Uppsala University, Disciplinary Domain of Medicine and Pharmacy, Faculty of Medicine, Department of Medical Sciences.
    Risérus, Ulf
    Uppsala University, Disciplinary Domain of Medicine and Pharmacy, Faculty of Medicine, Department of Public Health and Caring Sciences, Clinical Nutrition and Metabolism.
    Byberg, Liisa
    Uppsala University, Disciplinary Domain of Medicine and Pharmacy, Faculty of Medicine, Department of Public Health and Caring Sciences.
    Zethelius, Björn
    Uppsala University, Disciplinary Domain of Medicine and Pharmacy, Faculty of Medicine, Department of Public Health and Caring Sciences, Geriatrics.
    Lithell, Hans
    Uppsala University, Disciplinary Domain of Medicine and Pharmacy, Faculty of Medicine, Department of Public Health and Caring Sciences.
    Lind, Lars
    Uppsala University, Disciplinary Domain of Medicine and Pharmacy, Faculty of Medicine, Department of Medical Sciences.
    Clinical value of the metabolic syndrome for long term prediction of total and cardiovascular mortality: prospective, population based cohort study2006In: BMJ. British Medical Journal, E-ISSN 1756-1833, Vol. 332, no 7546, p. 878-882Article in journal (Refereed)
    Abstract [en]

    OBJECTIVES: To find out if the presence of the metabolic syndrome increases the risk of subsequent total and cardiovascular mortality, taking into account established risk factors for cardiovascular disease. DESIGN: Prospective cohort study. SETTING: General population. PARTICIPANTS: A community based sample of 2322 men followed since 1970 for a maximum of 32.7 years, investigated at ages 50 and 70. MAIN OUTCOME MEASURES: The relations of the metabolic syndrome defined by the national cholesterol education programme (NCEP) of the US National Heart, Lung, and Blood Institute or criteria of the World Health Organization (WHO) to subsequent total and cardiovascular mortality. RESULTS: When adding the metabolic syndrome to models with established risk factors for cardiovascular disease (smoking, diabetes, hypertension, and serum cholesterol) at age 50, presence of the metabolic syndrome as defined in the NCEP significantly predicted total and cardiovascular mortality (Cox proportional hazard ratios 1.36, 95% confidence interval 1.17 to 1.58; and 1.59, 1.29 to 1.95, respectively). The metabolic syndrome added prognostic information to that of the established risk factors for cardiovascular disease (likelihood ratio tests, P < 0.0001 for both outcomes). Similar results were obtained in a subsample without diabetes or manifest cardiovascular disease. CONCLUSIONS: In a large, community based sample of middle aged men, the presence of the metabolic syndrome according to the definition of the NCEP gave long term prognostic information regarding total and cardiovascular mortality if the status of established risk factors for cardiovascular disease was known. If confirmed this may indicate clinical value in diagnosing the metabolic syndrome.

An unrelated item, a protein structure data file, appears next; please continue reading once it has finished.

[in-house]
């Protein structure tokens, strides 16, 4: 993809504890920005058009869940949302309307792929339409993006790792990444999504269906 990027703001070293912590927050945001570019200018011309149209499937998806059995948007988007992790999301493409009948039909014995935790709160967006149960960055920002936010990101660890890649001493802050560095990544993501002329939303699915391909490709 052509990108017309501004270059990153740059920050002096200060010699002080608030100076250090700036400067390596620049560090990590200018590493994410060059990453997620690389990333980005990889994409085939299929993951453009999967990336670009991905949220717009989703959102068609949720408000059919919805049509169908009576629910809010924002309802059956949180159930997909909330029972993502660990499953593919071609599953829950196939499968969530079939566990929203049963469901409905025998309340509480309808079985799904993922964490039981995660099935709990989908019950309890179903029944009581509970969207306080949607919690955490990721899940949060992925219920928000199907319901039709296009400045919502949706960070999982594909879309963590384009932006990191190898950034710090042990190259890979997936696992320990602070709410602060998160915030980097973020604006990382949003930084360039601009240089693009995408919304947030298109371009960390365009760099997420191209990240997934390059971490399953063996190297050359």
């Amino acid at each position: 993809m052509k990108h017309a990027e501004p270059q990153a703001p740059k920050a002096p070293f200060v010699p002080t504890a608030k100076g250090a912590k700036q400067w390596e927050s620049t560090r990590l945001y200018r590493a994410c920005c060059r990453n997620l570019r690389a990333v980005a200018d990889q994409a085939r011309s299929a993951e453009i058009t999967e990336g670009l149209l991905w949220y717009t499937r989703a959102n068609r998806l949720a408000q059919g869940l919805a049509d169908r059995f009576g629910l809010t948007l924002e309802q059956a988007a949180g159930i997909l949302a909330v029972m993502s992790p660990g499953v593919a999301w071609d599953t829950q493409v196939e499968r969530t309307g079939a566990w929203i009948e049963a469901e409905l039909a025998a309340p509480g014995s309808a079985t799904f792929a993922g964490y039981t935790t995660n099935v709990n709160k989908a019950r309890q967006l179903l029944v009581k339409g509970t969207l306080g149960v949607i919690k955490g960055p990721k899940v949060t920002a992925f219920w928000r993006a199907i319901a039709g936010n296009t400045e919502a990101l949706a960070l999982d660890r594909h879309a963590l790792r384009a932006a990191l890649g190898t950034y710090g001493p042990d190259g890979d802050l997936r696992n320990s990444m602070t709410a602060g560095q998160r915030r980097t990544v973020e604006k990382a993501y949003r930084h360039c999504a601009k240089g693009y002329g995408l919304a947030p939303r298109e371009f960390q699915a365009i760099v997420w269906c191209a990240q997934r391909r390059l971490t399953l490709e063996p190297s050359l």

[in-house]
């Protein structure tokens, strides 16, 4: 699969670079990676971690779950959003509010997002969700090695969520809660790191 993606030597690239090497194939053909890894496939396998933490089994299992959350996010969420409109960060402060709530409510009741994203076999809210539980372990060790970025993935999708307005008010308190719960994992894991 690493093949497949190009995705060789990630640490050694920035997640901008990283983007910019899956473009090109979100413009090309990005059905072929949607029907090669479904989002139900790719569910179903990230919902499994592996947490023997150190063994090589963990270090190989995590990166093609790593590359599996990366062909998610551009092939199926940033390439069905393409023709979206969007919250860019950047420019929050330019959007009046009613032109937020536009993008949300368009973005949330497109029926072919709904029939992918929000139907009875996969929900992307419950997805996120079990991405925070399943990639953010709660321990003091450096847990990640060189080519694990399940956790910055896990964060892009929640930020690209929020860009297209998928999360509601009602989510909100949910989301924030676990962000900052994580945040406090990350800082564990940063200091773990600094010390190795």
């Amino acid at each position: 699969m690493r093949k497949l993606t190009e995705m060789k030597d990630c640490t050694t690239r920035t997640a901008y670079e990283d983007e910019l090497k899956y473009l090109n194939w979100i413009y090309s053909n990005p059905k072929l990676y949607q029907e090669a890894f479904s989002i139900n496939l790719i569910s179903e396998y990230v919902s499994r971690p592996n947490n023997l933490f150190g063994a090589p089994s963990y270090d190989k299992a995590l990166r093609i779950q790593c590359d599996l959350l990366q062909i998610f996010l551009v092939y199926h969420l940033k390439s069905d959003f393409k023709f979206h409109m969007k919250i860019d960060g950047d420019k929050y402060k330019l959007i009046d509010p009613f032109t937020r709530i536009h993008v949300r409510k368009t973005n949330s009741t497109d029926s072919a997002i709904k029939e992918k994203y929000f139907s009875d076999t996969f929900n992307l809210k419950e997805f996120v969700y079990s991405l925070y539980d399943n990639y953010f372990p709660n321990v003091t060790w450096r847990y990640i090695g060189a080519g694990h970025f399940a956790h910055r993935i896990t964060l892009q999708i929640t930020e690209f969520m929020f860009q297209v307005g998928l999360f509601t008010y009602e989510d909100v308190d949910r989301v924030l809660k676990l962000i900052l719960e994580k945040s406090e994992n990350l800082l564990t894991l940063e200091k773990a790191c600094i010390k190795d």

• 138.
    Sundström, Johan
    et al.
    Uppsala University, Disciplinary Domain of Medicine and Pharmacy, Faculty of Medicine, Department of Medical Sciences.
    Vallhagen, Erik
    Uppsala University, Disciplinary Domain of Medicine and Pharmacy, Faculty of Medicine, Department of Medical Sciences.
    Risérus, Ulf
    Uppsala University, Disciplinary Domain of Medicine and Pharmacy, Faculty of Medicine, Department of Public Health and Caring Sciences.
    Byberg, Liisa
    Uppsala University, Disciplinary Domain of Medicine and Pharmacy, Faculty of Medicine, Department of Public Health and Caring Sciences.
    Zethelius, Björn
    Uppsala University, Disciplinary Domain of Medicine and Pharmacy, Faculty of Medicine, Department of Public Health and Caring Sciences.
    Berne, Christian
    Uppsala University, Disciplinary Domain of Medicine and Pharmacy, Faculty of Medicine, Department of Medical Sciences.
    Lind, Lars
    Uppsala University, Disciplinary Domain of Medicine and Pharmacy, Faculty of Medicine, Department of Medical Sciences.
    Ingelsson, Erik
    Uppsala University, Disciplinary Domain of Medicine and Pharmacy, Faculty of Medicine, Department of Public Health and Caring Sciences.
    Risk associated with the metabolic syndrome versus the sum of its individual components2006In: Diabetes Care, ISSN 0149-5992, E-ISSN 1935-5548, Vol. 29, no 7, p. 1673-1674Article in journal (Refereed)